child with tongue thrust appliance

Why Children Need A Fitted Tongue Thrust Appliance

It may be cute when a young child has the tip of her tongue sticking out or lisps when he tries to say words like "sun," but can't pronounce the first consonant. This is typically caused by an early orthodontics problem called abnormal fronting, or tongue thrusting, according to the American Speech Language Hearing Association. Fortunately, there are treatments for the problem, the most common of which is fitting the child with a tongue thrust appliance.


Tongue thrusting can be caused by several things. And although it's normal for young babies to push food out of their mouths while they're still learning to use their tongues, this generally happens less as the child develops. Kids with incisors that haven't descended completely are often tongue thrusters, and there is some scientific evidence to suggest this problem is associated with other developmental delays as well, according to the American Academy of Pediatric Dentistry (AAPD).

In children who have a thumb-sucking habit or whose bite is less connected than it should be, tongue thrust might happen when they are swallowing. In general, the condition is most commonly seen in children under seven years old, but rare cases of adults with tongue thrust can also occur.

What to Use

The reason for tongue thrusting determines the form of treatment that is most effective. In cases of simple thrusting, patients are usually fitted with a stainless steel tongue thrust appliance resembling a mouth guard – fitted comfortably in the patient's mouth. It might only be necessary to wear it for a few hours a day and at night, suggests RDH Magazine, but the orthodontist may recommend wearing it permanently for a specific period of time.

How It Works

The device comes in several different models that target specific tongue-related problems. Some models have a grid behind the teeth that blocks the patient's tongue from pushing forward between the top and bottom incisors. Another model, known as a "palatal crib" in a study by Case Reports in Dentistry, has an acrylic bead toward the back of the device that rests over the rear third of the tongue. This device acts as a retainer when the patient swallows.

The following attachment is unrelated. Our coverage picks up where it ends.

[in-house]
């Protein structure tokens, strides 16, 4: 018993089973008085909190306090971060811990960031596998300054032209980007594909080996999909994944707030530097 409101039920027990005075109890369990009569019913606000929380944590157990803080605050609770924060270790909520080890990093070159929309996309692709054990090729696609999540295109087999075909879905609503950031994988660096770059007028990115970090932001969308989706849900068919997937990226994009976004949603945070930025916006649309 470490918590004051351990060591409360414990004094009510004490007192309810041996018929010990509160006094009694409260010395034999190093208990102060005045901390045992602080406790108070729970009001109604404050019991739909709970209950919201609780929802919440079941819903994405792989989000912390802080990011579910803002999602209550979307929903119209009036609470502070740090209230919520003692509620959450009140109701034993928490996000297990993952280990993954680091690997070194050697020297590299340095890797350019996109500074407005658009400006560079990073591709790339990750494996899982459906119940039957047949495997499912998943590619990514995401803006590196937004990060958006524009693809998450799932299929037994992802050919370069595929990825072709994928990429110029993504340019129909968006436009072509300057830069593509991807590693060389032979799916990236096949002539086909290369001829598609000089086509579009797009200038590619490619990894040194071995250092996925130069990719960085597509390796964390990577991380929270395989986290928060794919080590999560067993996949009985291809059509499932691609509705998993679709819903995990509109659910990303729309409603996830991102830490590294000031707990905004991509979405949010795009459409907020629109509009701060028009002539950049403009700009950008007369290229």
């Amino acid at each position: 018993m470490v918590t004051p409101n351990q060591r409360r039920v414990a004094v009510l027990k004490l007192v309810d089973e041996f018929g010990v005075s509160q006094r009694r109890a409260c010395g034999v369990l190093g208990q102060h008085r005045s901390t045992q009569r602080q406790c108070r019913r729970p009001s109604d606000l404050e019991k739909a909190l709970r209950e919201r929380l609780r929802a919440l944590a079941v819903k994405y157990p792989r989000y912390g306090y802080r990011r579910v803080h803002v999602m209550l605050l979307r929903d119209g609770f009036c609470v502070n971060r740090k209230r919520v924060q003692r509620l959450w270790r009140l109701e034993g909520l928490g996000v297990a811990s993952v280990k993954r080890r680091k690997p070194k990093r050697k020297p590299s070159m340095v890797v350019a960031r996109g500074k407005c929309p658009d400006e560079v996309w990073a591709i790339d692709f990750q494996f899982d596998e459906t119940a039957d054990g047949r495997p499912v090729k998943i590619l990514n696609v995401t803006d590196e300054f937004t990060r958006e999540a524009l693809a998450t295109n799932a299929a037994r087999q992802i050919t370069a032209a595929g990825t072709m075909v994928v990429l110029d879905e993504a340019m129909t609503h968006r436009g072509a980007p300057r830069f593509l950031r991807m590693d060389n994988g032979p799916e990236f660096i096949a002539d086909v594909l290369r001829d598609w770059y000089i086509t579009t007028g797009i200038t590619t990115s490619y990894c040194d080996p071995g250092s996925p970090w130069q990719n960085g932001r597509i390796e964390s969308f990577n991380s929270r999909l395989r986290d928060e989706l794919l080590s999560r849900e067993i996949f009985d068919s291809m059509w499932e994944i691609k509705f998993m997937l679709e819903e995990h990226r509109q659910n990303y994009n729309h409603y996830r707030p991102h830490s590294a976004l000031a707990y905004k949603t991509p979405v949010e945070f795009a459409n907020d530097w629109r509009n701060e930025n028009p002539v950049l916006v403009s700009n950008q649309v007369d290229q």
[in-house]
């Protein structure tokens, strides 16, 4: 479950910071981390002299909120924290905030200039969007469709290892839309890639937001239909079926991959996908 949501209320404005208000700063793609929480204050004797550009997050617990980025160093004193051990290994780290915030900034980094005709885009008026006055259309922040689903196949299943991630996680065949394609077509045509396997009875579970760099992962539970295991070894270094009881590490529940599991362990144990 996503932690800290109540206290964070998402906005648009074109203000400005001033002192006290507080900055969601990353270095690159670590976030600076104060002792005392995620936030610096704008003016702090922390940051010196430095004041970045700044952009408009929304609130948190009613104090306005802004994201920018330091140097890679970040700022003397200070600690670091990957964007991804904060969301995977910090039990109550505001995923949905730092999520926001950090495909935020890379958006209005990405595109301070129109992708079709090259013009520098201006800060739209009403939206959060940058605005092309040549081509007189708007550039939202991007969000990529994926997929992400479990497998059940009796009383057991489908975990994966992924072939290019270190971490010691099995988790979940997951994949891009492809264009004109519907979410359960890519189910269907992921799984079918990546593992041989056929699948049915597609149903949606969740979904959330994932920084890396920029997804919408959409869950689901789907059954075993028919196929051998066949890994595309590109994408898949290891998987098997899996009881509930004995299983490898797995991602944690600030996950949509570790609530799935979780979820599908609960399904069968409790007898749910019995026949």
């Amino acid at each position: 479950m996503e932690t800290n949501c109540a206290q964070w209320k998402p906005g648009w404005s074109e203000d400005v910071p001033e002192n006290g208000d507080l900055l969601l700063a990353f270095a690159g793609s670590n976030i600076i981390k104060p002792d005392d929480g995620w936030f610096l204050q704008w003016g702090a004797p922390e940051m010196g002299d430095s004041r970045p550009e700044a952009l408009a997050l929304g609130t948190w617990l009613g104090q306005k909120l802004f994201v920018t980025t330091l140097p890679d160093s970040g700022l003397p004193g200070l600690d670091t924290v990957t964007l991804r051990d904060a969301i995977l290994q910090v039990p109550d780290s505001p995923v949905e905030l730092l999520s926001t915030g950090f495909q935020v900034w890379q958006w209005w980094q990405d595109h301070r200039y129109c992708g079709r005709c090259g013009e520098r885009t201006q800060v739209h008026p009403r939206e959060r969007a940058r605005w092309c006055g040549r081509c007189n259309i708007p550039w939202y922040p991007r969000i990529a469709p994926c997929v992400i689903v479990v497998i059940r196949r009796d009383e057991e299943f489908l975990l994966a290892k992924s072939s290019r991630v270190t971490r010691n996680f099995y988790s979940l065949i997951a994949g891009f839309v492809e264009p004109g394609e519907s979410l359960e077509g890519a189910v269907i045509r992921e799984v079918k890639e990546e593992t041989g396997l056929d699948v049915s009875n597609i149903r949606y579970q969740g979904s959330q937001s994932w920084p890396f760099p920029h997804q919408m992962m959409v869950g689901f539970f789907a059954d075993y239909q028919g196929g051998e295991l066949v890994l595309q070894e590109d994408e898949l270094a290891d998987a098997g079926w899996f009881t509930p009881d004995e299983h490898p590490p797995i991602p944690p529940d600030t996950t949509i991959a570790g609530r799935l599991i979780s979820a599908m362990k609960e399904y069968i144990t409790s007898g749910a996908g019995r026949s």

You can also invest in a "hybrid" appliance model aimed at curing thumb-sucking as well as tongue thrusting, and this works by positioning the tongue correctly and serving as a reminder when the person indulges in a habit he or she needs to stop.

Where to Get One

Tongue thrust appliances have to be fitted to the patient's mouth by an orthodontist, and are based on dental impressions that allow the child to receive an item that fits their needs specifically. They may also require adjustment as the child develops, so it's essential to get the appliance made by a professional specializing in pediatric dentistry. In many cases, the orthodontist will also recommend oral or speech therapy to help train the patient out of the habit.

Maintaining Oral Health During Use

As with any other dental device, wearing a tongue thrust appliance requires you to pay extra attention to the child's oral health regimen. Apart from daily brushing and flossing, wearing any dental appliance is a good reason to teach the child to use Colgate® Minions™ Bello™ Bubble Fruit® Mouthwash, which helps to clean his mouth and swish away any particles that are missed when brushing. This prevents the buildup of plaque that can cause staining and cavities, and reduces the risk of losing primary teeth before they're ready to fall out on their own.

The healthier a child's baby teeth are, the more likely he is to keep them until the permanent teeth erupt. This avoids the need for orthodontic treatment such as space maintainers for teeth that are lost prematurely.

This article is intended to promote understanding of and knowledge about general oral health topics. It is not intended to be a substitute for professional advice, diagnosis or treatment. Always seek the advice of your dentist or other qualified healthcare provider with any questions you may have regarding a medical condition or treatment.

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